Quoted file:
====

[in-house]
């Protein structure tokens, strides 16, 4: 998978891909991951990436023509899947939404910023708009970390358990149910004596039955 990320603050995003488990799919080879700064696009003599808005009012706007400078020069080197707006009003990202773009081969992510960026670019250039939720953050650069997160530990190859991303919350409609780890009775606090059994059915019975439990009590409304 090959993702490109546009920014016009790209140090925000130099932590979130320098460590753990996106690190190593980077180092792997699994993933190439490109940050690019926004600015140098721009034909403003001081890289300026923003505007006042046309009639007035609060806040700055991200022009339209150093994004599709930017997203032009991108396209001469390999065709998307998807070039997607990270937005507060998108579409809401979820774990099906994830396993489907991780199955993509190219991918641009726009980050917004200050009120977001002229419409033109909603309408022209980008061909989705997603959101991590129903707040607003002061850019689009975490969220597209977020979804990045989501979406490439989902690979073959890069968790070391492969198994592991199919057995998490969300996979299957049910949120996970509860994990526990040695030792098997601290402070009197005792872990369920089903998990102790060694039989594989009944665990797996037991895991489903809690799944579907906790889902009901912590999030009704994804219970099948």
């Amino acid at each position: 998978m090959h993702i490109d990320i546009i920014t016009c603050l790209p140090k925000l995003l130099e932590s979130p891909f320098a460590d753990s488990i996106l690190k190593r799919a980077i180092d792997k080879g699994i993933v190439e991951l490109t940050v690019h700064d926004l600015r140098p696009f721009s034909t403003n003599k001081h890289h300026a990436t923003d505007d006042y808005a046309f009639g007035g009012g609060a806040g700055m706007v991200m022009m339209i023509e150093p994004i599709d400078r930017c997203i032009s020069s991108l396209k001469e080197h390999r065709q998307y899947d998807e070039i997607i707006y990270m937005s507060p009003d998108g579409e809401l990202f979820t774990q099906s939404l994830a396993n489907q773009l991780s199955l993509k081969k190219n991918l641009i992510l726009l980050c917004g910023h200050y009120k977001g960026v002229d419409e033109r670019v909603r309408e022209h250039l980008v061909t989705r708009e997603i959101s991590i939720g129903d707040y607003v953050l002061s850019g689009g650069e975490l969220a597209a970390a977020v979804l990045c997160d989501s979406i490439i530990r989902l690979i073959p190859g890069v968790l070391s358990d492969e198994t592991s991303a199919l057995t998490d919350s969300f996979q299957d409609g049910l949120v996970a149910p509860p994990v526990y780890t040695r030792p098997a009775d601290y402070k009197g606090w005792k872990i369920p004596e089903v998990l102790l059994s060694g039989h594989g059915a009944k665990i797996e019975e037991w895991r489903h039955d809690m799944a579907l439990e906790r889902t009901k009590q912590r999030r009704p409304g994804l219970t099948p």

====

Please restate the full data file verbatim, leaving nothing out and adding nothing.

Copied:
[in-house]
């Protein structure tokens, strides 16, 4: 998978891909991951990436023509899947939404910023708009970390358990149910004596039955 990320603050995003488990799919080879700064696009003599808005009012706007400078020069080197707006009003990202773009081969992510960026670019250039939720953050650069997160530990190859991303919350409609780890009775606090059994059915019975439990009590409304 090959993702490109546009920014016009790209140090925000130099932590979130320098460590753990996106690190190593980077180092792997699994993933190439490109940050690019926004600015140098721009034909403003001081890289300026923003505007006042046309009639007035609060806040700055991200022009339209150093994004599709930017997203032009991108396209001469390999065709998307998807070039997607990270937005507060998108579409809401979820774990099906994830396993489907991780199955993509190219991918641009726009980050917004200050009120977001002229419409033109909603309408022209980008061909989705997603959101991590129903707040607003002061850019689009975490969220597209977020979804990045989501979406490439989902690979073959890069968790070391492969198994592991199919057995998490969300996979299957049910949120996970509860994990526990040695030792098997601290402070009197005792872990369920089903998990102790060694039989594989009944665990797996037991895991489903809690799944579907906790889902009901912590999030009704994804219970099948």
């Amino acid at each position: 998978m090959h993702i490109d990320i546009i920014t016009c603050l790209p140090k925000l995003l130099e932590s979130p891909f320098a460590d753990s488990i996106l690190k190593r799919a980077i180092d792997k080879g699994i993933v190439e991951l490109t940050v690019h700064d926004l600015r140098p696009f721009s034909t403003n003599k001081h890289h300026a990436t923003d505007d006042y808005a046309f009639g007035g009012g609060a806040g700055m706007v991200m022009m339209i023509e150093p994004i599709d400078r930017c997203i032009s020069s991108l396209k001469e080197h390999r065709q998307y899947d998807e070039i997607i707006y990270m937005s507060p009003d998108g579409e809401l990202f979820t774990q099906s939404l994830a396993n489907q773009l991780s199955l993509k081969k190219n991918l641009i992510l726009l980050c917004g910023h200050y009120k977001g960026v002229d419409e033109r670019v909603r309408e022209h250039l980008v061909t989705r708009e997603i959101s991590i939720g129903d707040y607003v953050l002061s850019g689009g650069e975490l969220a597209a970390a977020v979804l990045c997160d989501s979406i490439i530990r989902l690979i073959p190859g890069v968790l070391s358990d492969e198994t592991s991303a199919l057995t998490d919350s969300f996979q299957d409609g049910l949120v996970a149910p509860p994990v526990y780890t040695r030792p098997a009775d601290y402070k009197g606090w005792k872990i369920p004596e089903v998990l102790l059994s060694g039989h594989g059915a009944k665990i797996e019975e037991w895991r489903h039955d809690m799944a579907l439990e906790r889902t009901k009590q912590r999030r009704p409304g994804l219970t099948p």